Sweet ideas for easy back-to-school breakfasts

Published 4:53 am Thursday, August 5, 2021

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A healthy breakfast can give your student a boost that lasts all day long. Mornings tend to be rushed, but it’s still possible to prepare easy breakfasts that power little learners throughout the school day.

Fresh fruit is a breakfast staple, and a nutritious option like watermelon is a sweet way to satisfy hunger (and thirst). As a refreshing ingredient or standalone treat, watermelon includes just 80 calories and no fat. It’s an excellent source of vitamin C (25%) and because it’s made of 92% water, it’s a flavorful way to encourage kids to start a busy day well hydrated.

A bowl of watermelon cut into cubes, balls or fun shapes is a winning idea, but you can also think outside the rind with these ways to give watermelon a place at your breakfast table:

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* Top a grain-based cereal like corn flakes or oatmeal with bite-size bits.
* Make Watermelon Donuts for a grab-and-go delight, perfect on hectic mornings.
* Freeze cubes overnight and use them in place of ice with your favorite smoothie ingredients.
* Put a twist on a breakfast favorite with these Watermelon Oat Flour Waffles.
* Add a layer of oat crumble to a bowl of watermelon balls for a savory, satisfying treat.

Get in a school morning groove with more easy breakfast ideas at watermelon.org.

Kid-Friendly Cuts
It’s no secret that kids gravitate toward fun foods. Watermelon is a versatile fruit that offers plenty of serving options that let kids get hands-on and creative.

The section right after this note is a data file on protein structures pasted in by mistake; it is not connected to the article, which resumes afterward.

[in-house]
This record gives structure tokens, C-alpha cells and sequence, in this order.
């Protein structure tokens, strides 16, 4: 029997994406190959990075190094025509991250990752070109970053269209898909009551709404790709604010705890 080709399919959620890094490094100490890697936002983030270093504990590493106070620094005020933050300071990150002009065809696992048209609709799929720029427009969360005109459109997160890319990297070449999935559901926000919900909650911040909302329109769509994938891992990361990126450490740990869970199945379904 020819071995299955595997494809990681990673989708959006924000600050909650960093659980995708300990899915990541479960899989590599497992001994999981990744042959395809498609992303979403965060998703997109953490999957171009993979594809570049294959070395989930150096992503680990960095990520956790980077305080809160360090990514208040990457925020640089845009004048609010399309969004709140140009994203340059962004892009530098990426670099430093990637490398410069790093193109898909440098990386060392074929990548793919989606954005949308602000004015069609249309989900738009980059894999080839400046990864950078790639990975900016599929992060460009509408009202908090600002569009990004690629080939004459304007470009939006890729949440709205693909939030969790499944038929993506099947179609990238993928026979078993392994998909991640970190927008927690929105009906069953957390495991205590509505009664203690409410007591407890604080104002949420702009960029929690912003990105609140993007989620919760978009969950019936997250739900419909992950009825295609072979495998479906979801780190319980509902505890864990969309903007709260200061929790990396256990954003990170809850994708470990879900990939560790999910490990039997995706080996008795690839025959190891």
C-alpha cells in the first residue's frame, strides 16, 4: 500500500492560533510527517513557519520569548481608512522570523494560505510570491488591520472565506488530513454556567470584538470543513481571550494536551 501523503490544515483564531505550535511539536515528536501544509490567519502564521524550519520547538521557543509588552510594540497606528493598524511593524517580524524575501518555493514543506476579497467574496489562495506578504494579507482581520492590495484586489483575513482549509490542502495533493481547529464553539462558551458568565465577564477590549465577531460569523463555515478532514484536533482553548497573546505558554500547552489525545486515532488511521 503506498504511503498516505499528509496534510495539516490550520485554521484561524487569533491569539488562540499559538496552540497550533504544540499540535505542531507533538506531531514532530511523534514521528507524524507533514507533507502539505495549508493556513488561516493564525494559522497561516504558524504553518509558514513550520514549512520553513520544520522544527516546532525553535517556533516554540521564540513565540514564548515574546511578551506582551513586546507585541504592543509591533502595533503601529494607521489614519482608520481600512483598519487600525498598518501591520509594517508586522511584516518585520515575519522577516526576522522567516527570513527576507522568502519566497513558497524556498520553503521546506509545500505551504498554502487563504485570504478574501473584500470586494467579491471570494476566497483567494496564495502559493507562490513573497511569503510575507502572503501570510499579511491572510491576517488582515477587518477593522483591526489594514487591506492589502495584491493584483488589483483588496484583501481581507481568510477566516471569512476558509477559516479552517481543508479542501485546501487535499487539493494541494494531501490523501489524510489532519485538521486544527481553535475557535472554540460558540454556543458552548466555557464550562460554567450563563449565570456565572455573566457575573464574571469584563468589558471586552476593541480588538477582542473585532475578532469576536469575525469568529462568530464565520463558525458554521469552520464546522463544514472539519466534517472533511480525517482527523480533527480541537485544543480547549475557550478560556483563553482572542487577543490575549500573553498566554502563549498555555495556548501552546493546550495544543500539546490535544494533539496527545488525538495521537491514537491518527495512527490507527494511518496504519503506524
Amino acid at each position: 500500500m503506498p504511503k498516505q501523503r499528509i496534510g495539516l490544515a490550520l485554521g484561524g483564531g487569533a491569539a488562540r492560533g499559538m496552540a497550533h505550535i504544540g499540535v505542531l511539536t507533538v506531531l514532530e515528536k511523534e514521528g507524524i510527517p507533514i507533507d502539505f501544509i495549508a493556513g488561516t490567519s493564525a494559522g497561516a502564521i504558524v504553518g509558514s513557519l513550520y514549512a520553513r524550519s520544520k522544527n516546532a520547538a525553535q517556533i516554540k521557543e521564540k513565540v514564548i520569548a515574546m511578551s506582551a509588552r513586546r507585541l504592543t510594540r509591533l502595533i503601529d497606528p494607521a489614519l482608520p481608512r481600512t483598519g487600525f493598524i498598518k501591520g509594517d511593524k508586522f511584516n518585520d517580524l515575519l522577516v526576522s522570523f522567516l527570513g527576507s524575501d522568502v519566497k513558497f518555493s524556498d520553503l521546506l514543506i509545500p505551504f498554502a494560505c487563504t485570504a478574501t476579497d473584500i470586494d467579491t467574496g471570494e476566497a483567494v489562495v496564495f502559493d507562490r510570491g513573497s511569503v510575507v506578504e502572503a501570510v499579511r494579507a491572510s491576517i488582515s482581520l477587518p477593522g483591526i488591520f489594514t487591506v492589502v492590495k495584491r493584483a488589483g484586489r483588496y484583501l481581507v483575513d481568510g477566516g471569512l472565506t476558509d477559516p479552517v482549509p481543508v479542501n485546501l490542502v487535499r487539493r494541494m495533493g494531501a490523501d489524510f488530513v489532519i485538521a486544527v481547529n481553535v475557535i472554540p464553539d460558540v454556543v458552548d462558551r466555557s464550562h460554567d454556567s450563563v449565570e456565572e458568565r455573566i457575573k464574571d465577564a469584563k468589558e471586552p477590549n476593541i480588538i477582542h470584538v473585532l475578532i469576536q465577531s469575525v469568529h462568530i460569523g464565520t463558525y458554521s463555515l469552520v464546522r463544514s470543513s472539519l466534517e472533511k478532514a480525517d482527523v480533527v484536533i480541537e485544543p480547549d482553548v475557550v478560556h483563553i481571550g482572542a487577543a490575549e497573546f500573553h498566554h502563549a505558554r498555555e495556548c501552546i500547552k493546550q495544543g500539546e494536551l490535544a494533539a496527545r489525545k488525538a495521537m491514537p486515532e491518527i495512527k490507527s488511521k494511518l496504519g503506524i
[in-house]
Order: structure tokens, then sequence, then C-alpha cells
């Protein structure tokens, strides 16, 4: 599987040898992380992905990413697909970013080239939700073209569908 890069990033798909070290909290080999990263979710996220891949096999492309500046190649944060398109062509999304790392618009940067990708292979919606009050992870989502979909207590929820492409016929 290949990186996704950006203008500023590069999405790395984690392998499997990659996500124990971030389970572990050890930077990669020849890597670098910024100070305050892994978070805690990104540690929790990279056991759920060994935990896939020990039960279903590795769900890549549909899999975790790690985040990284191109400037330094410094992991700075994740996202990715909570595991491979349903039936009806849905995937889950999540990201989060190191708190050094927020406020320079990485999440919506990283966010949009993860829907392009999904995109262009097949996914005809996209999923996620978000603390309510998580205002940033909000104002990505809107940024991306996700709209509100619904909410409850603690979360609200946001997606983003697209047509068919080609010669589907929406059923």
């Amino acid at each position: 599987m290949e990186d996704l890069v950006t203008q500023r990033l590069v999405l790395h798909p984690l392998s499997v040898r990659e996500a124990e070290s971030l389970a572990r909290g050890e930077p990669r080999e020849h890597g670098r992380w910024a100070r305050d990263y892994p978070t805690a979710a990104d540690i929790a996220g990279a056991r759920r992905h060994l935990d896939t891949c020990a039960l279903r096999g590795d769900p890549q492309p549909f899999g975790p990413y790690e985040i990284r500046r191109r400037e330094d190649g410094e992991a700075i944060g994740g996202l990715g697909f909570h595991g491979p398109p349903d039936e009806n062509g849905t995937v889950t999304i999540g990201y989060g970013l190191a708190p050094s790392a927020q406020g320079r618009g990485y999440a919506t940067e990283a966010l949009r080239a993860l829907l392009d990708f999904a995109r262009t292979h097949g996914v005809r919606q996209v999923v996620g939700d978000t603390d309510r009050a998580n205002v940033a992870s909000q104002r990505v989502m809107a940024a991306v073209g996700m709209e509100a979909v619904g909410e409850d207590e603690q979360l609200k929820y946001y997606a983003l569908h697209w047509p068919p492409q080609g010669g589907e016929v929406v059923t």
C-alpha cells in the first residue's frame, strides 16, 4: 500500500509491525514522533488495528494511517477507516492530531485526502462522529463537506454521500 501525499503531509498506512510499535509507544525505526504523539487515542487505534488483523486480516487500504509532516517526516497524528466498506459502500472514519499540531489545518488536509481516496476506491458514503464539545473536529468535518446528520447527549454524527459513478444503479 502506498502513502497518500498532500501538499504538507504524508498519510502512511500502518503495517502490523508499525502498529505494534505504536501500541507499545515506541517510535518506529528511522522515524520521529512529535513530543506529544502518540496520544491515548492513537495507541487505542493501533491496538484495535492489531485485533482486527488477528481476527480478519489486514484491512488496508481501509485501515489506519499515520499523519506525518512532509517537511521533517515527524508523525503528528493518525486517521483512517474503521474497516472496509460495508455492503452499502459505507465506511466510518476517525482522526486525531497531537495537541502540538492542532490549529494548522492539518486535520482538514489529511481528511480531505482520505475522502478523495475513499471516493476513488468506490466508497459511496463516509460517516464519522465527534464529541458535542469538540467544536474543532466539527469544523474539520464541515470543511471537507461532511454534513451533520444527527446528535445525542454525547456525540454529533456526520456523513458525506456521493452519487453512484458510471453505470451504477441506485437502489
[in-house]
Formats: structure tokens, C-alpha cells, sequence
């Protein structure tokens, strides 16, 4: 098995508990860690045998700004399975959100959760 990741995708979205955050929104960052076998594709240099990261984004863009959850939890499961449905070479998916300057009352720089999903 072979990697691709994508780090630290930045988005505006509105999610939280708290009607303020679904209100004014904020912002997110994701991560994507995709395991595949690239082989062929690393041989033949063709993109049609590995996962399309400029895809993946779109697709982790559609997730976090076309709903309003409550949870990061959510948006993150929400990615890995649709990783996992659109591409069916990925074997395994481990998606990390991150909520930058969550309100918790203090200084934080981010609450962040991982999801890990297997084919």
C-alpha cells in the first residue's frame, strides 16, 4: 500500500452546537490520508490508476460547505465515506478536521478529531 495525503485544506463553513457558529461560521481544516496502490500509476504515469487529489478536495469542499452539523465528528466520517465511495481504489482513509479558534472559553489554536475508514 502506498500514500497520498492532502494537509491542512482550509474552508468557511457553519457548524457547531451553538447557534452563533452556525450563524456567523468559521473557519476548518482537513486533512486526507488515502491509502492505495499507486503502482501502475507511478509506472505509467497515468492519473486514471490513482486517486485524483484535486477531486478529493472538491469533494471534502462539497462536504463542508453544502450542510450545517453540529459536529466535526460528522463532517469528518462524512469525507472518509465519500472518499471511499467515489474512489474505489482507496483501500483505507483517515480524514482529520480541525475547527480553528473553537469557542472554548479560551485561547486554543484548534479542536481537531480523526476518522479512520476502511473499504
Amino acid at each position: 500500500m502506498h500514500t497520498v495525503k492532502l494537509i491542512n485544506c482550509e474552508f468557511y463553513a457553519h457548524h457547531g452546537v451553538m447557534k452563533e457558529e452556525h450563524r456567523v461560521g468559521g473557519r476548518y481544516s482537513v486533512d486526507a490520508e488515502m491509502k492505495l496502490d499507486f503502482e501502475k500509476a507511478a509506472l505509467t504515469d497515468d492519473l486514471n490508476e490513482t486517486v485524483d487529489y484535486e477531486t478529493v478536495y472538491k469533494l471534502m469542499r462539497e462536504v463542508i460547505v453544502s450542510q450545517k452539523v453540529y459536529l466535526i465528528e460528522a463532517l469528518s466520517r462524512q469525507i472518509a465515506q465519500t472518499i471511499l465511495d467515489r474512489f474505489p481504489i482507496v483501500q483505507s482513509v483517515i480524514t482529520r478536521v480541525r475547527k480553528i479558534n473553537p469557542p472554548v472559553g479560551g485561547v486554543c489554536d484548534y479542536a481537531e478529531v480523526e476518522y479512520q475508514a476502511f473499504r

A classic watermelon slice may be basic, but it does have a few tricks up its sleeve. With the rind on, it’s an instant finger food with a built-in “handle.” Add a wooden stick for watermelon you can eat like a sucker or pop it in the freezer for a cool way to start the day.

Simple and versatile cubes are a solution for banishing breakfast boredom. You can cube a melon and use them differently every day of the week by eating them on their own, mixing in a fruit salad, layering with other ingredients, blending in a smoothie and more.

There’s nothing like a dipper to get kids’ attention. A watermelon stick offers a bit of rind to hold onto and a juicy strip of sweet melon that’s perfect for dunking in a cup of yogurt or fruit dip.

Cut watermelon into thin slices and use cookie cutters to create a treat that shows off creativity.

Watermelon Oat Flour Waffles

Watermelon Oat Flour Waffles
Yield: 8 waffles

1 cup old-fashioned or regular oats
3/4 cup all-purpose flour
1 tablespoon baking powder
1/2 teaspoon salt
1 cup watermelon juice
1/2 cup vegetable oil
4 egg whites
nonstick cooking spray

2 cups plain Greek yogurt
3 cups watermelon, diced 1/2 inch
fresh mint leaves
powdered sugar (optional)
honey (optional)

Preheat Belgian or regular waffle iron.

In blender, process oat flakes into flour.

In bowl, mix oat flour, all-purpose flour, baking powder and salt. Mix in watermelon juice and oil.

Whip egg whites into stiff peaks and fold into batter.

Spray hot waffle iron with nonstick cooking spray. Pour batter into waffle iron and bake 3-4 minutes, or according to waffle iron instructions. Repeat with remaining batter.

Garnish waffles with yogurt; watermelon cubes; mint sprigs; powdered sugar, if desired; and honey, if desired.

Watermelon Donuts
Servings: 1

2 slices seedless watermelon, 1 1/2 inches thick
2 tablespoons nonfat plain Greek yogurt
1 pinch sugar
vanilla, to taste
9 slivered almonds

Cut out donut shapes from watermelon slices.

Sweeten Greek yogurt with sugar and vanilla, to taste, to create frosting.

Frost half of watermelon donuts with half of frosting. Add layer of remaining watermelon donuts and top with remaining frosting.

Sprinkle toasted almonds over top and serve.

Source: National Watermelon Promotion Board